The Problem with “Hate Has No Home Here”

In recent years, there has been a proliferation of Hate Has No Home Here lawn signs across the American landscape. Similar to blatantly political lawn signs (many make the case that Hate Has No Home Here is indeed a subliminal political message), they reflect the owners’ commitments and values. Yet the Hate Has No Home Here signs are negative affirmations, in the sense that their presence announces that toxic attitudes are not welcome. Instead of promoting a value or a candidate, the lawn signs are markers of resistance and are meant to be prophylactics against hate. In some sense, they are firewalls against the growing virus of hatred that may be seeking to establish itself in the neighborhood or community.

Hate Has No Home Here is a sign of renunciation (rejection): that hate has no part of the owner’s life and is refused entrance to the owner’s home and is embargoed from even walking on the sidewalk.

To think that hate can be banished is a fool’s errand, because in my experience, incidents involving hate have intruded into nearly every home. These hate moments are usually fleeting—involving nasty words and, in some cases, violent actions; but like grief, the memory and hurt from these moments can last a long time. The reason TV and movie dramas often feature a teenager yelling “I hate you!” to a parent is because it is a fairly common occurrence. Growing up, I never uttered those words to my parents, but there certainly were times when I thought them.

More often than not, hate is an impulse. It is usually a response to a threat to or attack on one’s self-worth or identity. A privilege is denied, a hurt is applied, intentionally or unintentionally a prejudice is invoked, a person’s integrity is unfairly impugned. Without taking any time for thinking or reflection, the wounded person responds in kind—and if the conditions are ripe for escalation, as they often are in a household, verbal or physical spasms of violence can result. Hate shows up, and when it does, it causes damage.

Especially when the hate moves beyond impulse to become a political force, which is what we are seeing more and more on a public scale.  While President Biden didn’t specifically mention hate in his speech last Thursday evening, as he decried the inciting of political violence that is being threatened (and in some cases being carried out) from so many quarters across the country, his repudiation of hate was, for me, clearly inferred.  After he finished, his opponents immediately cited incidents of hate being carried out against them and their allies,and insisted that the President has become the divider in chief, implying that Mr. Biden has weaponized hate.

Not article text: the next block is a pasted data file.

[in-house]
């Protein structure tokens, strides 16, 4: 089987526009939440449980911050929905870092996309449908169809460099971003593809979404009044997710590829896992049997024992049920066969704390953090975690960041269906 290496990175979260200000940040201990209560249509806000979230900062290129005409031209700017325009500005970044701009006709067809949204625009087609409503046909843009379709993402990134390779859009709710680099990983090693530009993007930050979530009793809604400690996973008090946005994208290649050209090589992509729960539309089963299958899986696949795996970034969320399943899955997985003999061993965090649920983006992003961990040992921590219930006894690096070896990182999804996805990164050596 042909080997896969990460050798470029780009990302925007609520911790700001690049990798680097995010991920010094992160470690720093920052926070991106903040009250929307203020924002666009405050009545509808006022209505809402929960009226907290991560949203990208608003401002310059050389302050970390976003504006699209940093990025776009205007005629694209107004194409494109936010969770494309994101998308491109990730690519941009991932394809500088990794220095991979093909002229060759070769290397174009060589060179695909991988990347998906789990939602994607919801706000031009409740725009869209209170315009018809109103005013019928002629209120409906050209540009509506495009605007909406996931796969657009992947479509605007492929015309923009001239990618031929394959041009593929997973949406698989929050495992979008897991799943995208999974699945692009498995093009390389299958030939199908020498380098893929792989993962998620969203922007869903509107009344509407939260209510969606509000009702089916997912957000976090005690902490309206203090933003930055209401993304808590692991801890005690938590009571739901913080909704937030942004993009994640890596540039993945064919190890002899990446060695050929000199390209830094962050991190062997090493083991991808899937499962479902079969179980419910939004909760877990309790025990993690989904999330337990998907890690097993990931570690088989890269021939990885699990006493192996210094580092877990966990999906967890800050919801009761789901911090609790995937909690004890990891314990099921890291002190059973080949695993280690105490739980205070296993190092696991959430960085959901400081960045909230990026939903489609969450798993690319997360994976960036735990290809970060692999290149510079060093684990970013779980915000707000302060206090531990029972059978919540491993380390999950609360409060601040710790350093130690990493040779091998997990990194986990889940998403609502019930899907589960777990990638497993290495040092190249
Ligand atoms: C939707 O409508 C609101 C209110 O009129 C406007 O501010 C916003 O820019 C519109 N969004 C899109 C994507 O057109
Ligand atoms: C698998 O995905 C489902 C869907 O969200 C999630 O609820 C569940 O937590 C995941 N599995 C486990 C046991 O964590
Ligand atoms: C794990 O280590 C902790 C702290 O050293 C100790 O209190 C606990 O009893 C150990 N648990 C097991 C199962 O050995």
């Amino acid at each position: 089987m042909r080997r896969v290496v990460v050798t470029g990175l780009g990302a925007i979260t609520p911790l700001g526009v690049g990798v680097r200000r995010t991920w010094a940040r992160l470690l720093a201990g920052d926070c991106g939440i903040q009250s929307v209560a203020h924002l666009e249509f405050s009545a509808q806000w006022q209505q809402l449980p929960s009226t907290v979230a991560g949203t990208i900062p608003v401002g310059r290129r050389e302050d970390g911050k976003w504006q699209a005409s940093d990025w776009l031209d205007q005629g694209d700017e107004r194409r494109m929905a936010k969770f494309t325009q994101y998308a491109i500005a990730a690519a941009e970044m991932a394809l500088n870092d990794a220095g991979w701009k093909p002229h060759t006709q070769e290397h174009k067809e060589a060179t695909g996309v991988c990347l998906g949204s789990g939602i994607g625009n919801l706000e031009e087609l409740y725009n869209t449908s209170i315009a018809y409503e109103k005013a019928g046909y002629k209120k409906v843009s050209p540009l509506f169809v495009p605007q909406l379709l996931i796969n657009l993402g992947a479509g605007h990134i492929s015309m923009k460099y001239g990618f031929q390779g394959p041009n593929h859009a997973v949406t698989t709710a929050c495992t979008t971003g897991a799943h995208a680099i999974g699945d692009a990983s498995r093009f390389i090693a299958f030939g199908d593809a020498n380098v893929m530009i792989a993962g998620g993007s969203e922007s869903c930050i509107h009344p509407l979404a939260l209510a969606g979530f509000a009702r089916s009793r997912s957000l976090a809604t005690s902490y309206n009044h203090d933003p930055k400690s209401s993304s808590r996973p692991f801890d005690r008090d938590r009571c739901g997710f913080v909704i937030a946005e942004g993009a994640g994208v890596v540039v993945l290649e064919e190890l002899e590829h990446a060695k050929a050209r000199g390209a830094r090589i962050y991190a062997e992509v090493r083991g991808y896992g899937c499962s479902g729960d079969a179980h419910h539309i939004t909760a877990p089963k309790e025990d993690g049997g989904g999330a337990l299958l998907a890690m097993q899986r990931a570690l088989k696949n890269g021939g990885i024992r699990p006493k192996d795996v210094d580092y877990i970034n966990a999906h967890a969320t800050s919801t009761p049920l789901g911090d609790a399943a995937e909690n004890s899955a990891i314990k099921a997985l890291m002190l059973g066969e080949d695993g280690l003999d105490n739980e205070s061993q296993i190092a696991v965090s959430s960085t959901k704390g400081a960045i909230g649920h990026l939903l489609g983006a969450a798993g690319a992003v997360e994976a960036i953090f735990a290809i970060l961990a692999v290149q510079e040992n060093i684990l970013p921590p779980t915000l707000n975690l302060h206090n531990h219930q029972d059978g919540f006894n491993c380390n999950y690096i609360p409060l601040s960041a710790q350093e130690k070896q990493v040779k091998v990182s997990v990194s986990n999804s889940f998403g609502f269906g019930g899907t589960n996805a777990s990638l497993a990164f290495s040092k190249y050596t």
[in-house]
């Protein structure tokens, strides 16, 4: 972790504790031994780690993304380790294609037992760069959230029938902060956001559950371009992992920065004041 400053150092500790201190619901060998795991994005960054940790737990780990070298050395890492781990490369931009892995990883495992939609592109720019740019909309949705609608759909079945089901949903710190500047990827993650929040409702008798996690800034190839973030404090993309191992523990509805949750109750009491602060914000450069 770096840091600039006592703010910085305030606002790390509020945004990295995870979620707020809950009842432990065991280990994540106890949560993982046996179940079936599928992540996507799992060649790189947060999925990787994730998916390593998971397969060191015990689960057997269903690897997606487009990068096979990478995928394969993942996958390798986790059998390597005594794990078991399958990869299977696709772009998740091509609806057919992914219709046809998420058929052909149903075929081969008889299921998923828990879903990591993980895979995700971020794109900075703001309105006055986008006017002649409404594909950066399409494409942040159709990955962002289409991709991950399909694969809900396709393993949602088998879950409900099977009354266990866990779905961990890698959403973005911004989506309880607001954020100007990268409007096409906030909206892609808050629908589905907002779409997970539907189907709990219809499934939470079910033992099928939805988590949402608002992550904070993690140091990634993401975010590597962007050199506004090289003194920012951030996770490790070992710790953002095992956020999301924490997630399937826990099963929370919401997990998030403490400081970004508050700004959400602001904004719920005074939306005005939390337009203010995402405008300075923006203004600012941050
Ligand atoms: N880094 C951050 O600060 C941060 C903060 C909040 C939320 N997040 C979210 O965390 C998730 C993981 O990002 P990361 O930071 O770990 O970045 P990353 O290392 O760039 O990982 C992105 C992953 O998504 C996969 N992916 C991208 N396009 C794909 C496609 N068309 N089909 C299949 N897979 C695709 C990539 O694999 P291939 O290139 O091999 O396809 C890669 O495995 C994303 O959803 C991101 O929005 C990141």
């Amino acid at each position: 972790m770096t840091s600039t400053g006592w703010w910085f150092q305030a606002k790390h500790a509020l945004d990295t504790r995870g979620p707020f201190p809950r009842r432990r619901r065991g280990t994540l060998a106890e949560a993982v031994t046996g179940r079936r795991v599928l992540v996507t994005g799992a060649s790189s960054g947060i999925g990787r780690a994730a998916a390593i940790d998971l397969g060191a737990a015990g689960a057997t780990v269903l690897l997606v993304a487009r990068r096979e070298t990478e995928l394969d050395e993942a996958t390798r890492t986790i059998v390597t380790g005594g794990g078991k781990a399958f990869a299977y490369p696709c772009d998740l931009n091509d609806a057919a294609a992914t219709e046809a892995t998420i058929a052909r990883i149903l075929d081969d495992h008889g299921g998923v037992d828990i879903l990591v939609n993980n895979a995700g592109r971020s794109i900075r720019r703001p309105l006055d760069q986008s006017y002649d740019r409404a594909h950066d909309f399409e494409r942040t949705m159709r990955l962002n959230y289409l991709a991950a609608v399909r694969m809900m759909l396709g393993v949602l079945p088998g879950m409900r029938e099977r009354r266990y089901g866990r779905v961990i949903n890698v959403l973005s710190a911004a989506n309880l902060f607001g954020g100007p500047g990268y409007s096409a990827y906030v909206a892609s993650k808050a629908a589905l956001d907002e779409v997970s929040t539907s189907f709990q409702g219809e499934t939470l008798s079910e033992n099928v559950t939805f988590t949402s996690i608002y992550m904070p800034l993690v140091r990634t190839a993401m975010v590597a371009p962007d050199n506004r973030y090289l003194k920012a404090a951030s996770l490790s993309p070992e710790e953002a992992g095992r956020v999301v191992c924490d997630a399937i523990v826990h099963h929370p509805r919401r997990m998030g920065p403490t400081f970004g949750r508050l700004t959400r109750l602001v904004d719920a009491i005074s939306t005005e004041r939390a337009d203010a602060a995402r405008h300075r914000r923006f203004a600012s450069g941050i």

Hate is a manifestation of evil.  It can be an impulse, and can morph into an ideology.  Either way, it is dangerous and destructive.  Hate, and the corresponding evil which produces it, needs to be called out.  Boundaries need to be put up around it.  But fighting hate with hate; or trying to get rid of hate– which is an impulse we all share, never works.  The hate just metasticizes.

When I was in the fifth grade my teacher gave us a confounding homework assignment:  what is cold?  An easy problem, we all thought.  Not so.  After diving into encyclopedias and dictionaries, no definitions were forthcoming.  The next day the teacher asked what we had come up with.  Not much.  Except when a quiet kid named Mike recited what he read somewhere:  cold is the absence of heat.  “That’s right”, the teacher said.  And the class, while relieved for coming up with the answer, was still confused.  What did it mean?

I have spent sixty years pondering the question and the answer.  Cold is defined by heat – or its absence.  Extrapolate that to hate.  Hate – and evil, is the absence of good.   For centuries, theologians, philosophers and psychologists have tried to fathom the source of evil and hate.  Why does it exist?  Where does it come from?  On one level, they are important questions.  On another level, I have found them to be endless distractions.  What I have learned is that when goodness begins to waver or wane, hate and evil will inevitably fill the vacuum.  So the challenge is not so much to dissect the source of hate, but to support the good.